Garrett Crochet (2020) became the first draftee since Mike Leake (2009) to go straight to the big leagues, and the first to appear in the Majors in the year he was picked since Brandon Finnegan (2014) pitched in the College World Series and World Series four months apart. Chase Silseth (2021) went from the 11th round to the Angels rotation in just 10 months.
But in a 2022 Draft beset by injuries to many of the best pitching prospects, a position player stands a better than usual chance of getting to the Majors first. In our annual look on the potential fastest movers, half of our 10 candidates are hitters. As usual, we've listed them alphabetically and most of them are collegians.
Where's Kumar Rocker, the former Vanderbilt star whom the Rangers drafted No. 3 overall? Though he did showcase himself with five short starts in the independent Frontier League this spring, he also had shoulder surgery 10 months ago and Texas will be more cautious than aggressive with him.
Jacob Berry, 3B/OF, Marlins (first round, No. 6 overall)
While his position may be in question, and there's some concern that Berry could wind up at first base or DH, his offensive game will get him to Miami in a hurry. He batted .379/.464/.630 with 15 homers in 47 games at Louisiana State and offers the best combination of hitting ability, power and plate discipline in this year's college crop.
Blake Burkhalter, RHP, Braves (supplemental second)
Relievers often jump on the fast track and Burkhalter could do so after finishing second in NCAA Division I with 16 saves while posting a 71/7 K/BB ratio in 46 1/3 innings and helping Auburn reach the College World Series. He has three solid or better pitches in an upper-80s cutter, a 92-95 mph fastball that reached 98 and a low-80s changeup with fade and sink.
Justin Campbell, RHP, Guardians (supplemental first)
A two-way star at Oklahoma State before focusing on pitching this season, Campbell has a 6-foot-7 frame and unusual angle that provide deception. Working with a high-spin fastball that sits at 92 mph and touches 97, not to mention a pair of solid secondary options in his fading changeup and curveball, he ranked seventh in D-I with 141 strikeouts in 101 1/3 innings.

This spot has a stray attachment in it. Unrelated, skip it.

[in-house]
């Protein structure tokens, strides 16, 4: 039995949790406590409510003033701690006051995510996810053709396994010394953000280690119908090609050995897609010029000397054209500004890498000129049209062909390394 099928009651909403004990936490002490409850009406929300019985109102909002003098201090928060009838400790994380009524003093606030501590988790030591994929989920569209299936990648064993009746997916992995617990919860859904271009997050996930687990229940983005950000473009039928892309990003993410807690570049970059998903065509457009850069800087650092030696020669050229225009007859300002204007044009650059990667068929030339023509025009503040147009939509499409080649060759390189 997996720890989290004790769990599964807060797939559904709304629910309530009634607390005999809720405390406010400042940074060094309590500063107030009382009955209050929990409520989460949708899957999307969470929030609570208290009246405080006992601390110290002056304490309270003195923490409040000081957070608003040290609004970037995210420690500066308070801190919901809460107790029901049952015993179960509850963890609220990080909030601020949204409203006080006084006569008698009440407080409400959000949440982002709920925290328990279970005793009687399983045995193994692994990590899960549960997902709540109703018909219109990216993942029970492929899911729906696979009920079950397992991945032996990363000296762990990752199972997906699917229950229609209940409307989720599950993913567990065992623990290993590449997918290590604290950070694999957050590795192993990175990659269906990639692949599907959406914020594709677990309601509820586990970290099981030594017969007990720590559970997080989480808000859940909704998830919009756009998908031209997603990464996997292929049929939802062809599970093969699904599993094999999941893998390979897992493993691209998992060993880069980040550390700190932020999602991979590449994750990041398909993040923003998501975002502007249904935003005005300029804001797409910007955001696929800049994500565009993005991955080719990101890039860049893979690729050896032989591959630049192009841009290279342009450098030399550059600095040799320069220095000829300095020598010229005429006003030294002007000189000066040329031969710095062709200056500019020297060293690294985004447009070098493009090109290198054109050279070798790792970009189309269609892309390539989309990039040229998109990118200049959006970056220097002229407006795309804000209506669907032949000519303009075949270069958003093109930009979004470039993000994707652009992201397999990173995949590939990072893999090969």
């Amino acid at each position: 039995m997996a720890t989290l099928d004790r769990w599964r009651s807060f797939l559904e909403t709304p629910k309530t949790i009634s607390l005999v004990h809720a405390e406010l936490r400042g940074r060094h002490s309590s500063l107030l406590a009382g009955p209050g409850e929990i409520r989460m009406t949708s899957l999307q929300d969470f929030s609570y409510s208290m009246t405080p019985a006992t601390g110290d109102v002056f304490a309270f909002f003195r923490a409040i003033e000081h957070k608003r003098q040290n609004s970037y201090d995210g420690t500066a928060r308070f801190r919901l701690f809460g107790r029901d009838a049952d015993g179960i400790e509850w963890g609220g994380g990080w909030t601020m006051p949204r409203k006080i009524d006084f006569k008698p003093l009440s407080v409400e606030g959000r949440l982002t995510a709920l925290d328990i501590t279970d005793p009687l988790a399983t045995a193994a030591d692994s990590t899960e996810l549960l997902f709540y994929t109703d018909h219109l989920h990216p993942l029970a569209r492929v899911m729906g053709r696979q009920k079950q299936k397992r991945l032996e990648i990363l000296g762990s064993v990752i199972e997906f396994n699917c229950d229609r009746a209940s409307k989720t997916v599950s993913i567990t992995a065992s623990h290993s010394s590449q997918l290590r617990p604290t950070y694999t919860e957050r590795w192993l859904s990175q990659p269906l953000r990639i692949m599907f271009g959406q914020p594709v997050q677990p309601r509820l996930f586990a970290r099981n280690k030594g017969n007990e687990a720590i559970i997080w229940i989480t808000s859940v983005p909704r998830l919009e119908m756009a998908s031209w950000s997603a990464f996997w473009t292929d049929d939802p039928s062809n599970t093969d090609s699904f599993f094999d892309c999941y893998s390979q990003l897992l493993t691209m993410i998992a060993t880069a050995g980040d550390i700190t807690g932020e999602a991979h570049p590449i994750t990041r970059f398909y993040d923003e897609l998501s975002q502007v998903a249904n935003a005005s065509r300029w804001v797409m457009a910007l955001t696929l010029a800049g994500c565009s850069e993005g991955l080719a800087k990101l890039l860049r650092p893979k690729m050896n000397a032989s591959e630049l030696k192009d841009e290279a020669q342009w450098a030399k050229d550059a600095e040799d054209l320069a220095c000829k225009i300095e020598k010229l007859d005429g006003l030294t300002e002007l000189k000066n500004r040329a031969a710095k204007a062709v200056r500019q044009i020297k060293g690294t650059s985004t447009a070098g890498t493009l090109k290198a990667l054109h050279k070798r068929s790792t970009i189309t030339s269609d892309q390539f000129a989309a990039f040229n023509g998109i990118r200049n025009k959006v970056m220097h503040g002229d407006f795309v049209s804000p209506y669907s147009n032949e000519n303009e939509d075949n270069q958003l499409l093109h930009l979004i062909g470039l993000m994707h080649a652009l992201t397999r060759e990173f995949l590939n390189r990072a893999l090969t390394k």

Drew Gilbert, OF, Astros (first, No. 28 overall)
The Astros have a hole in center field and could plug it in the near future with Gilbert, a sparkplug who batted .362/.455/.673 with 11 homers in 58 games at Tennessee. His hair-on-fire style can get the best of him at times, but he's an aggressive hitter with a knack for finding the barrel, plus speed and fine instincts in center.
Cooper Hjerpe, LHP, Cardinals (first, No. 22 overall)
With his low arm slot, Hjerpe creates a ton of deception and a flat approach angle on a 91-95 mph fastball that hitters just can't seem to catch up to. Mixing in a potentially solid slider and changeup, he topped D-I with 161 strikeouts while logging a 2.53 ERA, .180 opponent average and 23 walks in 103 1/3 innings at Oregon State.
Jackson Holliday, SS, Orioles (first, No. 1 overall)
Most high schoolers aren't talented enough to race to big leagues, but Holliday isn't most high schoolers. The son of seven-time All-Star Matt Holliday, he's a five-tool shortstop in the mold of Bobby Witt Jr. -- and a more advanced hitter than Witt was at the same stage. Holliday broke J.T. Realmuto's national high school record for hits in a season with 89 in 41 games at Stillwater (Okla.) HS.
Cade Horton, RHP, Cubs (first, No. 7 overall)
Horton bounced back from missing 2021 following Tommy John surgery and posting a 7.94 ERA during the 2022 regular season to blowing away hitters in five postseason starts and vaulting to the top of the college pitching class. He helped Oklahoma reach the CWS finals while running his fastball up to 98 mph and his wipeout slider up to 90.
Termarr Johnson, 2B, Pirates (first, No. 4 overall)
A second prepster on our list, Johnson is the best pure hitter to come out of the high school ranks in years. The Mays HS (Atlanta) product probably will wind up moving from shortstop to second base and need some time to adjust, but his elite bat-to-ball skills and Robinson Canó upside give him a quick path to Pittsburgh.
Brooks Lee, SS, Twins (first, No. 8 overall)
The most advanced hitter in the college pool, Lee batted .357/.462/.664 with more extra-base hits (41) and walks (46) than strikeouts (28) in 58 games at Cal Poly. He may need time to hone his defense if he moves from shortstop, though his ability to make repeated hard contact from both sides of the plate still should expedite him to Minnesota.
Parker Messick, LHP, Guardians (second)
The Guardians do an excellent job of maximizing the talents of polished college arms, so it shouldn't be a surprise to see two Cleveland picks from that phylum on this list. Messick pounds the zone with four pitches, including a plus changeup with tumble and a low-90s fastball with carry, and he notched 144 strikeouts in 98 2/3 innings at Florida State.